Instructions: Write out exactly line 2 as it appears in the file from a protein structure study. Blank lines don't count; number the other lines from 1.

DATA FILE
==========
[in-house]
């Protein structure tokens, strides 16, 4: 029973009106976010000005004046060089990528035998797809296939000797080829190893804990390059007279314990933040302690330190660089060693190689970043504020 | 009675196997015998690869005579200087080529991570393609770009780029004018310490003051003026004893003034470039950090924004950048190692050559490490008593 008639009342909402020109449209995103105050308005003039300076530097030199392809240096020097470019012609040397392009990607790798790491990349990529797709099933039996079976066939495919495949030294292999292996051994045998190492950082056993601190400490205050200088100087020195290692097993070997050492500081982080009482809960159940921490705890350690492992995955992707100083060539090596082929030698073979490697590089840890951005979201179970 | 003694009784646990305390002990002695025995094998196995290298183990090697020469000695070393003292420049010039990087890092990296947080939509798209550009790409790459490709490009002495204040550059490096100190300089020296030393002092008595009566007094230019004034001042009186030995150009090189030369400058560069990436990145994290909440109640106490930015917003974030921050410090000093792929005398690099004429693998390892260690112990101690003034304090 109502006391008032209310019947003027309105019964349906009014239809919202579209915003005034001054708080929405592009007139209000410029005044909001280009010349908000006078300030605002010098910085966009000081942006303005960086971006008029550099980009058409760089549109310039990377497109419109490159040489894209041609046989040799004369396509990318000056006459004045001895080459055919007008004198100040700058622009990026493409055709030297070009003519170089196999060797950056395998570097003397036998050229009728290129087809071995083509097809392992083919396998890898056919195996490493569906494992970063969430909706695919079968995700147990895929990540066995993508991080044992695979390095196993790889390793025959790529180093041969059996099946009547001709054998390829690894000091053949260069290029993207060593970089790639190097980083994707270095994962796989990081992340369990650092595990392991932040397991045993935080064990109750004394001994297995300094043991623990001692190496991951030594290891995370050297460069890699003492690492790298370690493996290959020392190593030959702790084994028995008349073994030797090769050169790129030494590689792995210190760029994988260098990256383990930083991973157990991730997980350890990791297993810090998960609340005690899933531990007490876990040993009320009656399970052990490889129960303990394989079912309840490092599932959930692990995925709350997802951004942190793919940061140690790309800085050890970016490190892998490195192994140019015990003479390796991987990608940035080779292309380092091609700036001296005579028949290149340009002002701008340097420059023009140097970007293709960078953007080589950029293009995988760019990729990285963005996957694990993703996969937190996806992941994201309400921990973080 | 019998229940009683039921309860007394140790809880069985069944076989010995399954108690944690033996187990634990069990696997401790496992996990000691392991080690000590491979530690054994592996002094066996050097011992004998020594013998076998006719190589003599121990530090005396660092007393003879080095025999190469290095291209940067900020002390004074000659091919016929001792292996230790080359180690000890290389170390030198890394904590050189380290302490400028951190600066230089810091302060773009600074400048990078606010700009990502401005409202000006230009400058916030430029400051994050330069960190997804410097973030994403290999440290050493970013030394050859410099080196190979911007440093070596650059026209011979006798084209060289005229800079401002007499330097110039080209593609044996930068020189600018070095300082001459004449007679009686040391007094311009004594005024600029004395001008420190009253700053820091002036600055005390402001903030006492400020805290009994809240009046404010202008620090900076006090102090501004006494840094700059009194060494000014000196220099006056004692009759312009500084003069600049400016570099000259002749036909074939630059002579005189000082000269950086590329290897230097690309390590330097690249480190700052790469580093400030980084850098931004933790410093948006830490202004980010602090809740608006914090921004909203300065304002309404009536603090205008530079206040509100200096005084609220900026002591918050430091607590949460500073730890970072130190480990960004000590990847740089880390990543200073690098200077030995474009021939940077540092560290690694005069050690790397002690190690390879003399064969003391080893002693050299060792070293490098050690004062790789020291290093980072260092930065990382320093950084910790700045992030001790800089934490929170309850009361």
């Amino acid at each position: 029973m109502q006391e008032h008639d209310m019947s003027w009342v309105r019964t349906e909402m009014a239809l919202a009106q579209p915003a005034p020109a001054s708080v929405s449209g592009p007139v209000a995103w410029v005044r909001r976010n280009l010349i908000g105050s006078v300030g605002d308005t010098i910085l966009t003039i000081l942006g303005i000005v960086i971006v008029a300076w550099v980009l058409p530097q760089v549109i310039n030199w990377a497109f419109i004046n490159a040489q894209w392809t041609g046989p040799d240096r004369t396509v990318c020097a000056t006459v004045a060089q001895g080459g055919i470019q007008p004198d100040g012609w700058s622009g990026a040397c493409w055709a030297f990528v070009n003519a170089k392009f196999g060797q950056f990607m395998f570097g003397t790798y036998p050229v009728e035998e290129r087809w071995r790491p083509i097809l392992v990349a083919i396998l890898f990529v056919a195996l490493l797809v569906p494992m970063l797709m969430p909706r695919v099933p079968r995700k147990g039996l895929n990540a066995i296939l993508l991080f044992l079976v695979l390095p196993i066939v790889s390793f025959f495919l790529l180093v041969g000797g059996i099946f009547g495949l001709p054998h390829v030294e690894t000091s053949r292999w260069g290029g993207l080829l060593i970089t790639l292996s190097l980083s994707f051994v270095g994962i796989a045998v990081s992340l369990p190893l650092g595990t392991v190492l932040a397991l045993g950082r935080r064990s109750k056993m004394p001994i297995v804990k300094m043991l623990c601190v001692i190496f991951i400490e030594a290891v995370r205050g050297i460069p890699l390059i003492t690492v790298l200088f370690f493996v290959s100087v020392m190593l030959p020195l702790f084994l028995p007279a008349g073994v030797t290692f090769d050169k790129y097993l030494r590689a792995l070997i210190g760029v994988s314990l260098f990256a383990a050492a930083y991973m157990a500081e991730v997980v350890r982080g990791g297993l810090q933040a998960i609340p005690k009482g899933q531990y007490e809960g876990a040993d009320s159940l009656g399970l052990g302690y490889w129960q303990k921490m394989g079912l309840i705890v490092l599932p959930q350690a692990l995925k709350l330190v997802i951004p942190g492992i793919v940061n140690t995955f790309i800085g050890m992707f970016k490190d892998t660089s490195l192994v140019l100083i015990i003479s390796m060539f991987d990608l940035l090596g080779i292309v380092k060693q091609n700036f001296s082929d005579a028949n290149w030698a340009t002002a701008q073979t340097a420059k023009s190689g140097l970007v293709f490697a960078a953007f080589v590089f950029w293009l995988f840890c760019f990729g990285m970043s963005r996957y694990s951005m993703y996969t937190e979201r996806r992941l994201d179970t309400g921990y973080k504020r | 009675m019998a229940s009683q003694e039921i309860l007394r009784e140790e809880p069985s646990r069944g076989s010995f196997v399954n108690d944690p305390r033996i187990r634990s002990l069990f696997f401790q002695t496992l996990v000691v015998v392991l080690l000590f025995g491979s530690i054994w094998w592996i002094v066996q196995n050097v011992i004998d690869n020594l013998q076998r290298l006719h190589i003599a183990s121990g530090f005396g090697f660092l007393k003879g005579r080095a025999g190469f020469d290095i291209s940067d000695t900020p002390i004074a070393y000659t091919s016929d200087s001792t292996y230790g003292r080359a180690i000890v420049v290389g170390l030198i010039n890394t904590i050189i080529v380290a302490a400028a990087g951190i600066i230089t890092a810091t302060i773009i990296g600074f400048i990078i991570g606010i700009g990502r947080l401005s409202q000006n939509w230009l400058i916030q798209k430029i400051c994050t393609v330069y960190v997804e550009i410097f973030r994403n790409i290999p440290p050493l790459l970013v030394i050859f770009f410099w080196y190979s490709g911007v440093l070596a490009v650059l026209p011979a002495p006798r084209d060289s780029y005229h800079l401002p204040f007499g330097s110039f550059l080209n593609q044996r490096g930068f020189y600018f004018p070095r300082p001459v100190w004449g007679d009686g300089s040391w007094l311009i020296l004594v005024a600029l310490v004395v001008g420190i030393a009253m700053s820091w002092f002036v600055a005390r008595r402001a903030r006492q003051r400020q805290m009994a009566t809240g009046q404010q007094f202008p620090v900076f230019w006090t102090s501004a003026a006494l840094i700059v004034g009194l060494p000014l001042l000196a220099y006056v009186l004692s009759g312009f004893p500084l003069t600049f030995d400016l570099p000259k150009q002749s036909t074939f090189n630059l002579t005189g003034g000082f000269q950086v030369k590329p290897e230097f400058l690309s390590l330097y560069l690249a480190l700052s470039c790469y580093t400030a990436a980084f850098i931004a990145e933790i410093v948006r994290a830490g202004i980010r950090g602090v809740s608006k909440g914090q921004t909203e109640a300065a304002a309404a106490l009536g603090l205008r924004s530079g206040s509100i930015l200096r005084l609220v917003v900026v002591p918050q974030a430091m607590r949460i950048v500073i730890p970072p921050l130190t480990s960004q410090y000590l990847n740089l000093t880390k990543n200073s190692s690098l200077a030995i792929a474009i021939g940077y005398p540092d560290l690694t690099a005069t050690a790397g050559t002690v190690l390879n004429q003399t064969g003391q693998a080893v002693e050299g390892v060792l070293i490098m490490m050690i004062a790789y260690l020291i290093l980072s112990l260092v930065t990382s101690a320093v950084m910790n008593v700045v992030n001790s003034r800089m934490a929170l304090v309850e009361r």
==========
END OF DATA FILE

């Protein structure tokens, strides 16, 4: 029973009106976010000005004046060089990528035998797809296939000797080829190893804990390059007279314990933040302690330190660089060693190689970043504020 | 009675196997015998690869005579200087080529991570393609770009780029004018310490003051003026004893003034470039950090924004950048190692050559490490008593 008639009342909402020109449209995103105050308005003039300076530097030199392809240096020097470019012609040397392009990607790798790491990349990529797709099933039996079976066939495919495949030294292999292996051994045998190492950082056993601190400490205050200088100087020195290692097993070997050492500081982080009482809960159940921490705890350690492992995955992707100083060539090596082929030698073979490697590089840890951005979201179970 | 003694009784646990305390002990002695025995094998196995290298183990090697020469000695070393003292420049010039990087890092990296947080939509798209550009790409790459490709490009002495204040550059490096100190300089020296030393002092008595009566007094230019004034001042009186030995150009090189030369400058560069990436990145994290909440109640106490930015917003974030921050410090000093792929005398690099004429693998390892260690112990101690003034304090 109502006391008032209310019947003027309105019964349906009014239809919202579209915003005034001054708080929405592009007139209000410029005044909001280009010349908000006078300030605002010098910085966009000081942006303005960086971006008029550099980009058409760089549109310039990377497109419109490159040489894209041609046989040799004369396509990318000056006459004045001895080459055919007008004198100040700058622009990026493409055709030297070009003519170089196999060797950056395998570097003397036998050229009728290129087809071995083509097809392992083919396998890898056919195996490493569906494992970063969430909706695919079968995700147990895929990540066995993508991080044992695979390095196993790889390793025959790529180093041969059996099946009547001709054998390829690894000091053949260069290029993207060593970089790639190097980083994707270095994962796989990081992340369990650092595990392991932040397991045993935080064990109750004394001994297995300094043991623990001692190496991951030594290891995370050297460069890699003492690492790298370690493996290959020392190593030959702790084994028995008349073994030797090769050169790129030494590689792995210190760029994988260098990256383990930083991973157990991730997980350890990791297993810090998960609340005690899933531990007490876990040993009320009656399970052990490889129960303990394989079912309840490092599932959930692990995925709350997802951004942190793919940061140690790309800085050890970016490190892998490195192994140019015990003479390796991987990608940035080779292309380092091609700036001296005579028949290149340009002002701008340097420059023009140097970007293709960078953007080589950029293009995988760019990729990285963005996957694990993703996969937190996806992941994201309400921990973080 | 019998229940009683039921309860007394140790809880069985069944076989010995399954108690944690033996187990634990069990696997401790496992996990000691392991080690000590491979530690054994592996002094066996050097011992004998020594013998076998006719190589003599121990530090005396660092007393003879080095025999190469290095291209940067900020002390004074000659091919016929001792292996230790080359180690000890290389170390030198890394904590050189380290302490400028951190600066230089810091302060773009600074400048990078606010700009990502401005409202000006230009400058916030430029400051994050330069960190997804410097973030994403290999440290050493970013030394050859410099080196190979911007440093070596650059026209011979006798084209060289005229800079401002007499330097110039080209593609044996930068020189600018070095300082001459004449007679009686040391007094311009004594005024600029004395001008420190009253700053820091002036600055005390402001903030006492400020805290009994809240009046404010202008620090900076006090102090501004006494840094700059009194060494000014000196220099006056004692009759312009500084003069600049400016570099000259002749036909074939630059002579005189000082000269950086590329290897230097690309390590330097690249480190700052790469580093400030980084850098931004933790410093948006830490202004980010602090809740608006914090921004909203300065304002309404009536603090205008530079206040509100200096005084609220900026002591918050430091607590949460500073730890970072130190480990960004000590990847740089880390990543200073690098200077030995474009021939940077540092560290690694005069050690790397002690190690390879003399064969003391080893002693050299060792070293490098050690004062790789020291290093980072260092930065990382320093950084910790700045992030001790800089934490929170309850009361």